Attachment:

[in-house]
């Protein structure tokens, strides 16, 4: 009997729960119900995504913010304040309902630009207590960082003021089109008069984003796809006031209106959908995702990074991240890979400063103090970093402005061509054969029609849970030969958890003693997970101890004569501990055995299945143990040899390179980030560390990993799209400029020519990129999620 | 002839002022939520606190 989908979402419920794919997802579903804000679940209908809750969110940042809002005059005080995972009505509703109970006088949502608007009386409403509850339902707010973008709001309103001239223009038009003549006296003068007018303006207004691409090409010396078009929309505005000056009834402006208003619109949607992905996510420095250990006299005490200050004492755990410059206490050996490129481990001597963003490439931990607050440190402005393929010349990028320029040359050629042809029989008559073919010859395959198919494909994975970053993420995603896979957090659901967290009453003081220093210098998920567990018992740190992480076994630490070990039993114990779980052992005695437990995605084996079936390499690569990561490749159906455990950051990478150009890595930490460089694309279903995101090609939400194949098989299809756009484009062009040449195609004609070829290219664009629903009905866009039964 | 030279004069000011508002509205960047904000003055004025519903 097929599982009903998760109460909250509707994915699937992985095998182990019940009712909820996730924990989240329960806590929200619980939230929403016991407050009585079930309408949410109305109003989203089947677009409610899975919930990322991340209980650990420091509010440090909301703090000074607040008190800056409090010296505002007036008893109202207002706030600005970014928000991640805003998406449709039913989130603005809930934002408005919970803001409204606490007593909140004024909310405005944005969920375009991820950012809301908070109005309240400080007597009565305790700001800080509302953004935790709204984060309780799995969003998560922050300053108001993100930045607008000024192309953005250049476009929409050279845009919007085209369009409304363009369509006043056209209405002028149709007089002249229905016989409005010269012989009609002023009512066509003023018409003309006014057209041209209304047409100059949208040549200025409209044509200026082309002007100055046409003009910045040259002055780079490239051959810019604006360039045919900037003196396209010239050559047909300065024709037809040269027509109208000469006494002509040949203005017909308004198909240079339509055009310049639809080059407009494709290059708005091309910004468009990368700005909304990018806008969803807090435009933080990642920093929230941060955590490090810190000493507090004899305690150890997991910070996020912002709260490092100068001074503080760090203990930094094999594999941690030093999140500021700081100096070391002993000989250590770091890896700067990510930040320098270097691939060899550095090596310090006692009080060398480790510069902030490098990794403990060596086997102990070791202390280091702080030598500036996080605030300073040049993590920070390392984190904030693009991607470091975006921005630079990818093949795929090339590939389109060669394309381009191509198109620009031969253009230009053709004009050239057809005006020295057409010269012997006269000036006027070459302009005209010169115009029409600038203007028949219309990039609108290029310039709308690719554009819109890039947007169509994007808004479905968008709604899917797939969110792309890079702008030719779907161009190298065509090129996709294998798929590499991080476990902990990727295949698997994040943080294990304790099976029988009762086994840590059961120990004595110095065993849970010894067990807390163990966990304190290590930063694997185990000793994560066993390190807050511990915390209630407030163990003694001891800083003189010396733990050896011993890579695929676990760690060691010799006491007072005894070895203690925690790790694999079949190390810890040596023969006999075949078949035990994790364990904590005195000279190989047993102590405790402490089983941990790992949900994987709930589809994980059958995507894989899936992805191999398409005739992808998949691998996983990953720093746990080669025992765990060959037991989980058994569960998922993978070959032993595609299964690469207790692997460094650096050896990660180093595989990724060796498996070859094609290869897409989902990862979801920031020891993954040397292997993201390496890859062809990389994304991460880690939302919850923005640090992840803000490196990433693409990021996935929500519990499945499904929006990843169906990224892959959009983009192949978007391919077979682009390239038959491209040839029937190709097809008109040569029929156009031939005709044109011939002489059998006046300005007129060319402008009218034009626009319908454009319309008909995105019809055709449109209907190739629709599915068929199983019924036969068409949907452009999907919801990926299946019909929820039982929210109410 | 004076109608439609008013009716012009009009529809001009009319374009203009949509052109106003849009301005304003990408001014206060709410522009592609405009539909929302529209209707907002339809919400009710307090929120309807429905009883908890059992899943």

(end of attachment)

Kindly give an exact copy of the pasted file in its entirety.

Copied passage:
[in-house]
């Protein structure tokens, strides 16, 4: 009997729960119900995504913010304040309902630009207590960082003021089109008069984003796809006031209106959908995702990074991240890979400063103090970093402005061509054969029609849970030969958890003693997970101890004569501990055995299945143990040899390179980030560390990993799209400029020519990129999620 | 002839002022939520606190 989908979402419920794919997802579903804000679940209908809750969110940042809002005059005080995972009505509703109970006088949502608007009386409403509850339902707010973008709001309103001239223009038009003549006296003068007018303006207004691409090409010396078009929309505005000056009834402006208003619109949607992905996510420095250990006299005490200050004492755990410059206490050996490129481990001597963003490439931990607050440190402005393929010349990028320029040359050629042809029989008559073919010859395959198919494909994975970053993420995603896979957090659901967290009453003081220093210098998920567990018992740190992480076994630490070990039993114990779980052992005695437990995605084996079936390499690569990561490749159906455990950051990478150009890595930490460089694309279903995101090609939400194949098989299809756009484009062009040449195609004609070829290219664009629903009905866009039964 | 030279004069000011508002509205960047904000003055004025519903 097929599982009903998760109460909250509707994915699937992985095998182990019940009712909820996730924990989240329960806590929200619980939230929403016991407050009585079930309408949410109305109003989203089947677009409610899975919930990322991340209980650990420091509010440090909301703090000074607040008190800056409090010296505002007036008893109202207002706030600005970014928000991640805003998406449709039913989130603005809930934002408005919970803001409204606490007593909140004024909310405005944005969920375009991820950012809301908070109005309240400080007597009565305790700001800080509302953004935790709204984060309780799995969003998560922050300053108001993100930045607008000024192309953005250049476009929409050279845009919007085209369009409304363009369509006043056209209405002028149709007089002249229905016989409005010269012989009609002023009512066509003023018409003309006014057209041209209304047409100059949208040549200025409209044509200026082309002007100055046409003009910045040259002055780079490239051959810019604006360039045919900037003196396209010239050559047909300065024709037809040269027509109208000469006494002509040949203005017909308004198909240079339509055009310049639809080059407009494709290059708005091309910004468009990368700005909304990018806008969803807090435009933080990642920093929230941060955590490090810190000493507090004899305690150890997991910070996020912002709260490092100068001074503080760090203990930094094999594999941690030093999140500021700081100096070391002993000989250590770091890896700067990510930040320098270097691939060899550095090596310090006692009080060398480790510069902030490098990794403990060596086997102990070791202390280091702080030598500036996080605030300073040049993590920070390392984190904030693009991607470091975006921005630079990818093949795929090339590939389109060669394309381009191509198109620009031969253009230009053709004009050239057809005006020295057409010269012997006269000036006027070459302009005209010169115009029409600038203007028949219309990039609108290029310039709308690719554009819109890039947007169509994007808004479905968008709604899917797939969110792309890079702008030719779907161009190298065509090129996709294998798929590499991080476990902990990727295949698997994040943080294990304790099976029988009762086994840590059961120990004595110095065993849970010894067990807390163990966990304190290590930063694997185990000793994560066993390190807050511990915390209630407030163990003694001891800083003189010396733990050896011993890579695929676990760690060691010799006491007072005894070895203690925690790790694999079949190390810890040596023969006999075949078949035990994790364990904590005195000279190989047993102590405790402490089983941990790992949900994987709930589809994980059958995507894989899936992805191999398409005739992808998949691998996983990953720093746990080669025992765990060959037991989980058994569960998922993978070959032993595609299964690469207790692997460094650096050896990660180093595989990724060796498996070859094609290869897409989902990862979801920031020891993954040397292997993201390496890859062809990389994304991460880690939302919850923005640090992840803000490196990433693409990021996935929500519990499945499904929006990843169906990224892959959009983009192949978007391919077979682009390239038959491209040839029937190709097809008109040569029929156009031939005709044109011939002489059998006046300005007129060319402008009218034009626009319908454009319309008909995105019809055709449109209907190739629709599915068929199983019924036969068409949907452009999907919801990926299946019909929820039982929210109410 | 004076109608439609008013009716012009009009529809001009009319374009203009949509052109106003849009301005304003990408001014206060709410522009592609405009539909929302529209209707907002339809919400009710307090929120309807429905009883908890059992899943």